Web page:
I posted this as a random comment on Omar’s previous post (Pakistan, Islamism and the Zombie Apocalypse) but this paragraph prompted me to make this article, India and its near-abroad, as a stand-alone post:
This is an economic as well as a diplomatic problem. Lack of integration helps to keep South Asians poor. By one estimate, without barriers trade between India and Pakistan would grow nearly tenfold. Today the main border-crossing near Pakistan’s eastern city of Lahore is at times almost deserted. If educated Sri Lankans were allowed to work in India, they could get good jobs there instead of having to take menial work in the Gulf, thus easing a growing shortage of skilled Indian workers. A regional energy market could boost prosperity; and Indian engagement in the problem of water-sharing could reduce dangerous tensions on the issue.
People rue Partition; I extend that argument one further and “rue” us ever leaving the Empire. Another half-century and India’s unity would have been maintained and we’d have evolved from a Dominion status to the powerhouse of the Commonwealth.
Nehru (I don’t know what Guha is talking about that Congress only became dynastic with Indira after all Jawaharlal inherited the party from his father Motilal), Gandhi’s and Patel’s dreams of a Hindu Raj has cost the Subcontinent dearly. One may disagree but the fact is that the Muslims of India (some 25% of the population at the time but now would be a third of the population according to some account if one were to include Pakistan & Bangladesh) had very little interest in seceding from the British Empire. It took Khilafat to rouse them to some sort of Independence spirit and then the overwhelming show of support for the Muslim League in ALL areas of India (except surprisingly in Kashmir, how serendipitous?) demonstrates that Muslim nationalism was at best reactionary and insipid.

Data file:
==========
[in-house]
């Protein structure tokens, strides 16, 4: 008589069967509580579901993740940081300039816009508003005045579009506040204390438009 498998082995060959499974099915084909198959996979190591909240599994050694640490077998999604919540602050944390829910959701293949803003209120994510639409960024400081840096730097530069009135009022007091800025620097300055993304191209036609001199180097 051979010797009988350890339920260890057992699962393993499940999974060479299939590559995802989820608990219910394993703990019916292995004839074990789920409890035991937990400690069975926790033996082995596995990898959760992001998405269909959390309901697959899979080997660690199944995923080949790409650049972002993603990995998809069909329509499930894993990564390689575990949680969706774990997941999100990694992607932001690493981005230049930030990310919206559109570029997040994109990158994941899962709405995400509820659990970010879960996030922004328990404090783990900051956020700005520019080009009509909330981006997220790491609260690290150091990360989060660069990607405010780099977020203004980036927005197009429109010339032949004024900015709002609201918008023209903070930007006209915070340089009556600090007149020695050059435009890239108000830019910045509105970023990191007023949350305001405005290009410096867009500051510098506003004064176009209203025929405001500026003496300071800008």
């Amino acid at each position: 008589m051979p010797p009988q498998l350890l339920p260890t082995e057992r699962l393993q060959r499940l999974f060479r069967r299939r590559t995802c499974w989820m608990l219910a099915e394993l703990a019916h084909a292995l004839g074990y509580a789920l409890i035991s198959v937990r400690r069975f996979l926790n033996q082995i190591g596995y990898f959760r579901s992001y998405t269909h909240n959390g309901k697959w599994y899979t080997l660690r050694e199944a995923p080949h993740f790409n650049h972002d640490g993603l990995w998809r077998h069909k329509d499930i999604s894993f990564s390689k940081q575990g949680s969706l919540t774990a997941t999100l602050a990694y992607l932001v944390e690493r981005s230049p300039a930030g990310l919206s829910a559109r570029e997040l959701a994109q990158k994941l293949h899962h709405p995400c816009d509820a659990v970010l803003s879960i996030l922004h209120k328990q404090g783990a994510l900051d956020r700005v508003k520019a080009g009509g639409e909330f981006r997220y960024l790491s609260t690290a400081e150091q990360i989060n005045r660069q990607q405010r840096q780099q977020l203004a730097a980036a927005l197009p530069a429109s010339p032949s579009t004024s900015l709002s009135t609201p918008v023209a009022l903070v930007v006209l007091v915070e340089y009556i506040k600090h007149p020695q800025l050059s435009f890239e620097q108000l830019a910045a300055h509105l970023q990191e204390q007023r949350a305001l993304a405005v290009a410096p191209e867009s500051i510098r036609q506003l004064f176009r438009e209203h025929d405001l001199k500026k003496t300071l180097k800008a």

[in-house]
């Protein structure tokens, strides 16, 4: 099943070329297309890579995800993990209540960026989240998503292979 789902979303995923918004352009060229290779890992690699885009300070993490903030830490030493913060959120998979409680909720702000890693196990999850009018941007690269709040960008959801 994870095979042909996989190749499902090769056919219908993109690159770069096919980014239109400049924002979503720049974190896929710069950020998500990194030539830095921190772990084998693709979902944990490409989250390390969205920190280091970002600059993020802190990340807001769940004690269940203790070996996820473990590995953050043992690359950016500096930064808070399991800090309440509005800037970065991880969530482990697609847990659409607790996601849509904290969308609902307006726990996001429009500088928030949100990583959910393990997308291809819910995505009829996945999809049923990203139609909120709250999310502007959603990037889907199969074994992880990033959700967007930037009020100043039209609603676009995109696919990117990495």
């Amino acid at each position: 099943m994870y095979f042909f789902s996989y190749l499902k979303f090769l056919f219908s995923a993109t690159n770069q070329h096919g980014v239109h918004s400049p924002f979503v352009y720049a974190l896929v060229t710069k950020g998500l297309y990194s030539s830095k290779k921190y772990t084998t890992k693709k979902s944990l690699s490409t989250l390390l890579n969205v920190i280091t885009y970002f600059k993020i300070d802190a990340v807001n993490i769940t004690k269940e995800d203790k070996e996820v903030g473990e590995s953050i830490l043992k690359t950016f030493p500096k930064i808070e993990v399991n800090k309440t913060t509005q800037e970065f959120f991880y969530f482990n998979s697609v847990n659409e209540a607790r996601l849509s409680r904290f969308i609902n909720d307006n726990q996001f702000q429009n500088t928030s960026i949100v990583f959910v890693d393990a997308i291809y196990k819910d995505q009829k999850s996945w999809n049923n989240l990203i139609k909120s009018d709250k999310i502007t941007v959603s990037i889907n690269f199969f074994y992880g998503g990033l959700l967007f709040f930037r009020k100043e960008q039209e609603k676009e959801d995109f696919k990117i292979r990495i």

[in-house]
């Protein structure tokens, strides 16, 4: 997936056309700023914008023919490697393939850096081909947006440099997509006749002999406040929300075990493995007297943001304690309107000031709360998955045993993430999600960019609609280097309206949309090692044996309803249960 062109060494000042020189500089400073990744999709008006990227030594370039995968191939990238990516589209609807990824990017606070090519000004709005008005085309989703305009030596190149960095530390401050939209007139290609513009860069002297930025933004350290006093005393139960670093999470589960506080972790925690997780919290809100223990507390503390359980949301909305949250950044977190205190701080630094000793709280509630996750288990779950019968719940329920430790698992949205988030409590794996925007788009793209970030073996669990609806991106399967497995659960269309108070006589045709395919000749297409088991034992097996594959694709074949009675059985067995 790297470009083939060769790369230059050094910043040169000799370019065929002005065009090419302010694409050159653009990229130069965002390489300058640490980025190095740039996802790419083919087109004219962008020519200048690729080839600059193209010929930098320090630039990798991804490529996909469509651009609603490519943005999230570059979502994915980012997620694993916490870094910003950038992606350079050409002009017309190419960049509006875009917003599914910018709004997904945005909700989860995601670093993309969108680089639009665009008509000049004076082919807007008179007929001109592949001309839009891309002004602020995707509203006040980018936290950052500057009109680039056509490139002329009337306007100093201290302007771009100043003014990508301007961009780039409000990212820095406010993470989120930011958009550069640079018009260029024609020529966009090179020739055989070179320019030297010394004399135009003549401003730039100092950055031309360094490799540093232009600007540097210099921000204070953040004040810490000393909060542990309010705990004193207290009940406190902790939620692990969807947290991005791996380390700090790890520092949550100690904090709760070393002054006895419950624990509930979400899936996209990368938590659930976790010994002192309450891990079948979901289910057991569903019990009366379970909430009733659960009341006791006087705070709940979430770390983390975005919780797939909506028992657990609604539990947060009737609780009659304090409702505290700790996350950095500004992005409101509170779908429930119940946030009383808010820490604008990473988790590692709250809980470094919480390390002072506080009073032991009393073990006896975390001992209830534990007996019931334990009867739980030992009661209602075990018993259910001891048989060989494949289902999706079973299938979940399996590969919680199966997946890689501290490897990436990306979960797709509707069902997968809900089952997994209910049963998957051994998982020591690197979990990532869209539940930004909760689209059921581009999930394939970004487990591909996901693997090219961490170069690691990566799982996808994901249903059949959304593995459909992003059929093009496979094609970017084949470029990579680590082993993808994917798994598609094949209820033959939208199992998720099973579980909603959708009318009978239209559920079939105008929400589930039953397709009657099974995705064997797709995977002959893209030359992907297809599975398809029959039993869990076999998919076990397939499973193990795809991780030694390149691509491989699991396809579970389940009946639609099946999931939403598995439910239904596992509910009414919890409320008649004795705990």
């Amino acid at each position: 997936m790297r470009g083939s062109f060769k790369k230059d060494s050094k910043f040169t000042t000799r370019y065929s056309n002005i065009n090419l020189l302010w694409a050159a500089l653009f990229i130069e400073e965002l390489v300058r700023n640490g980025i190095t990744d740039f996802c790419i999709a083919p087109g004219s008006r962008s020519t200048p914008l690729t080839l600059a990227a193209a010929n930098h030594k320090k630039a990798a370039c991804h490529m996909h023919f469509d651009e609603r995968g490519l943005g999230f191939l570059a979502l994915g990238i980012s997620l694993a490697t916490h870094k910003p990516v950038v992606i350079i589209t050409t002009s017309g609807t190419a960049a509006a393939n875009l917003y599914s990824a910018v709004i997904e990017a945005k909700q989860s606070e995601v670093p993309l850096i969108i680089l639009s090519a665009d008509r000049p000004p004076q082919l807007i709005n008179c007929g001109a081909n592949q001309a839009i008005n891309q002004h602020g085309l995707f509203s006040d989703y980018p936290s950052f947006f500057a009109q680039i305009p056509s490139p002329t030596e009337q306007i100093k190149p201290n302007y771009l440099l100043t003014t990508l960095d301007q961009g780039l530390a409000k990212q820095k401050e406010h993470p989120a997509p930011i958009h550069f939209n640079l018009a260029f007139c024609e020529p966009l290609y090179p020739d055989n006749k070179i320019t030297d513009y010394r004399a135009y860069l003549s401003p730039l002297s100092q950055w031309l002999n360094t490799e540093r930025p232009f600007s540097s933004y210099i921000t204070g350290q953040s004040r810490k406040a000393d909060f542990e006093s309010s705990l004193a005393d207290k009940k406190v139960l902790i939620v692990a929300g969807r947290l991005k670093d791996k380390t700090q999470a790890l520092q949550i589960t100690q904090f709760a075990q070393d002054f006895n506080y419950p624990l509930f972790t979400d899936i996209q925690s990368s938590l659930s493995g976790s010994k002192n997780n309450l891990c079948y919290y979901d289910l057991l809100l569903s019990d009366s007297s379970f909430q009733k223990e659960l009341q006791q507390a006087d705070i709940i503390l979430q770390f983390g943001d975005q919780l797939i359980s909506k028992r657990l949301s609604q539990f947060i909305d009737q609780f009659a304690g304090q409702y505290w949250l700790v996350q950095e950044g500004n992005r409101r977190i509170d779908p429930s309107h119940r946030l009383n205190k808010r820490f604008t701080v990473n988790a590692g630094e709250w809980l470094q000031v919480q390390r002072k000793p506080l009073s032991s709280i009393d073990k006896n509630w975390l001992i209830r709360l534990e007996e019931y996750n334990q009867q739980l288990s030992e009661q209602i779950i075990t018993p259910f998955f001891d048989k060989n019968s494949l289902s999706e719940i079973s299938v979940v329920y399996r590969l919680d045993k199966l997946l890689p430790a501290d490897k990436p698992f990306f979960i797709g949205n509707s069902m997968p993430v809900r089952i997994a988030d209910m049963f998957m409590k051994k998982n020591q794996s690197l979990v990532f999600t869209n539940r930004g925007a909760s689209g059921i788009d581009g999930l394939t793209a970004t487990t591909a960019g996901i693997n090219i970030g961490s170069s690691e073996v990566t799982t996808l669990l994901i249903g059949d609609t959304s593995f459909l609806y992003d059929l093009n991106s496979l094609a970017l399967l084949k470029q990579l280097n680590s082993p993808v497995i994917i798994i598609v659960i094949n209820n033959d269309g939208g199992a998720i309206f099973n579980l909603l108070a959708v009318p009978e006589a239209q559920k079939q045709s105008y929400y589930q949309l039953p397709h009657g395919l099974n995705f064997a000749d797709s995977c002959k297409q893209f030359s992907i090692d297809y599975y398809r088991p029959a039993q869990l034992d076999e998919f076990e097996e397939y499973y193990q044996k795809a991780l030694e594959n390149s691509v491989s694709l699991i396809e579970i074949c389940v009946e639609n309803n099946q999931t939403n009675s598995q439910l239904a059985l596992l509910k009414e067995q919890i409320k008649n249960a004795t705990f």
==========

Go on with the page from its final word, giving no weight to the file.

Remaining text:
I’m well aware of how the Brits mismanaged the Subcontinent (destruction of the local textile industry, suppression of local cultures, blind eye to the Raj and of course the perennial famines) but it was counter-intuitive to boot them out just as they had finally started to get it right. I can only imagine that the Subcontinent would have easily been a Singapore or Hong Kong on a larger scale where communal and national passions (linguistic too even the Latvians can’t resist “converting” their Russophone population, who make up half the country) would have been severely reigned by a benevolent and paternalistic power and South Asia would have just got on with the business of economic growth and regional prosperity. Decolonisation was a bad mistake pushed on by greedy leaders desperate for power and influence before their time was up.